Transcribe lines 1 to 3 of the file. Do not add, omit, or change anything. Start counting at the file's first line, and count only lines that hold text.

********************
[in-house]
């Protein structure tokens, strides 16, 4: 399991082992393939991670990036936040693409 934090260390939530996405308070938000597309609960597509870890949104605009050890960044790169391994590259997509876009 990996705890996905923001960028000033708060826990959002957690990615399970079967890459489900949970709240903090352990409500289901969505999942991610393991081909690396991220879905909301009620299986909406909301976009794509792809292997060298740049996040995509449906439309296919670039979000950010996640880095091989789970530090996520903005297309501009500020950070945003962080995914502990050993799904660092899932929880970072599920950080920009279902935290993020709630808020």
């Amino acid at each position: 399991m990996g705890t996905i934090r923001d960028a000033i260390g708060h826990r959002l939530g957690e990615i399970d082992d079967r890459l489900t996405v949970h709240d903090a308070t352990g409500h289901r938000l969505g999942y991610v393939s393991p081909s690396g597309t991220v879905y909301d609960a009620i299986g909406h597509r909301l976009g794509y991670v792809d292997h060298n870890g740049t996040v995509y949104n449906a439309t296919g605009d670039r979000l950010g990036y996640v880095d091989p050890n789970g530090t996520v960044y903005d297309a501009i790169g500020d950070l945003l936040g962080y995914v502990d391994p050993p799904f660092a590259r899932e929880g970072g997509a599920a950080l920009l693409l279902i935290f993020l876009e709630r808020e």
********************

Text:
[in-house]
């Protein structure tokens, strides 16, 4: 399991082992393939991670990036936040693409 934090260390939530996405308070938000597309609960597509870890949104605009050890960044790169391994590259997509876009 990996705890996905923001960028000033708060826990959002957690990615399970079967890459489900949970709240903090352990409500289901969505999942991610393991081909690396991220879905909301009620299986909406909301976009794509792809292997060298740049996040995509449906439309296919670039979000950010996640880095091989789970530090996520903005297309501009500020950070945003962080995914502990050993799904660092899932929880970072599920950080920009279902935290993020709630808020």
């Amino acid at each position: 399991m990996g705890t996905i934090r923001d960028a000033i260390g708060h826990r959002l939530g957690e990615i399970d082992d079967r890459l489900t996405v949970h709240d903090a308070t352990g409500h289901r938000l969505g999942y991610v393939s393991p081909s690396g597309t991220v879905y909301d609960a009620i299986g909406h597509r909301l976009g794509y991670v792809d292997h060298n870890g740049t996040v995509y949104n449906a439309t296919g605009d670039r979000l950010g990036y996640v880095d091989p050890n789970g530090t996520v960044y903005d297309a501009i790169g500020d950070l945003l936040g962080y995914v502990d391994p050993p799904f660092a590259r899932e929880g970072g997509a599920a950080l920009l693409l279902i935290f993020l876009e709630r808020e």